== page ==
Five new Northern cheetah cubs born at Fota Wildlife Park

Five new Northern cheetah cubs born at Fota Wildlife Park

The five new Northern cheetah cubs which were born in Fota Wildlife Park on August 10. 

FOTA Wildlife Park has announced the birth of five new Northern cheetah cubs.

The five cubs, comprising of three females and two males were born on August 10. 

The gorgeous new cheetah cubs spend several hours a day playing with their mother Grainne on Cheetah Hill at the popular Cork visitor attraction.

The cub’s mother Grainne is four years old and was born in Fota Wildlife Park. 

She previously gave birth to a litter of three cubs on Saint Patrick’s Day last year, whereas twelve-year-old Archie is a first-time dad.

A total of 238 cheetahs have been born at Fota Wildlife Park since 1984.

Head ranger, Julien Fonteneau is thrilled with the new cubs: 

"Personally this is my first time to witness the birth of such a big litter. Five cubs are certainly very rare. I’m thrilled to say that they all are thriving."

"The cubs are very active and a delight to see every day, up at the top of their habitat playing and annoying their mother Grainne, who seems to be taking it all in her stride,” he said.

Five new Northern cheetah cubs were born in Fota Wildlife Park on August 10. Pic: Darragh Kane.
Five new Northern cheetah cubs were born in Fota Wildlife Park on August 10. Pic: Darragh Kane.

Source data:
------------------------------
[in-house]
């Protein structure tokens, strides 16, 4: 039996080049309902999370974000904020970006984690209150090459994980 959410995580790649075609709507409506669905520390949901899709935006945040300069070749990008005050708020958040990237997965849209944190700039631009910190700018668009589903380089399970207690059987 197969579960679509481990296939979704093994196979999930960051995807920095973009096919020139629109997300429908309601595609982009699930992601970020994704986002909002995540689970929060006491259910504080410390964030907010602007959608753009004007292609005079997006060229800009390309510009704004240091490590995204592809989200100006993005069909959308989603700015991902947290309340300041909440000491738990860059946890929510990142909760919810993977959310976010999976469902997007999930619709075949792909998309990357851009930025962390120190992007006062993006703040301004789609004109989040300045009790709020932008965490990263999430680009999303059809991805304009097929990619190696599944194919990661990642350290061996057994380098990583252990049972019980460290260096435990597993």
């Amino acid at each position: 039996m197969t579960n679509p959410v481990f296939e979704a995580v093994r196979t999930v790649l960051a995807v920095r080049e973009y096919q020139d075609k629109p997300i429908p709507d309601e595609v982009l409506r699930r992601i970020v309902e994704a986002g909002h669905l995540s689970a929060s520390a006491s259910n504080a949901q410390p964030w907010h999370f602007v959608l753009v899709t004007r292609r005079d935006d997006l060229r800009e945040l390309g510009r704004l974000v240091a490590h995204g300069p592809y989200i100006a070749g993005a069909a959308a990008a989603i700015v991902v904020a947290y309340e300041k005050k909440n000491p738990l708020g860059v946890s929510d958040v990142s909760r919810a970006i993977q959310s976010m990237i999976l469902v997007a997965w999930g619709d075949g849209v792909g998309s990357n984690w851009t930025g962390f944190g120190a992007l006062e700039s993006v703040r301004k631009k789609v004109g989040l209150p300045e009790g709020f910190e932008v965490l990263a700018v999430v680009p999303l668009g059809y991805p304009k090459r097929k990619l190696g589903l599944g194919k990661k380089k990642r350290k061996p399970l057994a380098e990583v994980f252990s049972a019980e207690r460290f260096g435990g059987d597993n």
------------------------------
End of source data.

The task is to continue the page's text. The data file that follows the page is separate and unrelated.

Not only is the cheetah the fastest land animal in the world today, but the species has also been in existence for between 3.5 and four million years – making it the oldest of Earth’s big cat living species.

The Northern cheetah subspecies are considered endangered by the International Union of Conservation of Nature (IUCN) as there are less than 800 left in the wild.

Five new Northern cheetah cubs were born in Fota Wildlife Park on August 10. Pic: Darragh Kane.
Five new Northern cheetah cubs were born in Fota Wildlife Park on August 10. Pic: Darragh Kane.

The head ranger said Fota Wildlife Park are pleased to participate in European Endangered Species breeding programmes. 

“As a conservation charity and a zoological intuition, the continued participation and success in European Endangered Species breeding programmes (EEP) is very important."

"With each year, wild populations of cheetah are coming under greater threat of extinction from habitat destruction and human persecution.

“These births are a great way to educate the public about the collaborative work that zoos do under the auspices of EAZA breeding programmes (European Association of Zoos and Aquaria) to conserve the genetic diversity of endangered and vulnerable species, like the cheetah.

“For example, the father of the cubs, Archie, was transferred to Fota Wildlife Park from a zoological facility in Dubai to take part in the EEP here at Fota. 

"The cheetah is synonymous with Fota Wildlife Park, the image of the species is used in our logo and our director, Sean McKeown, coordinates the studbook for the breeding of the captive Northern cheetah population in European zoos,” he added.

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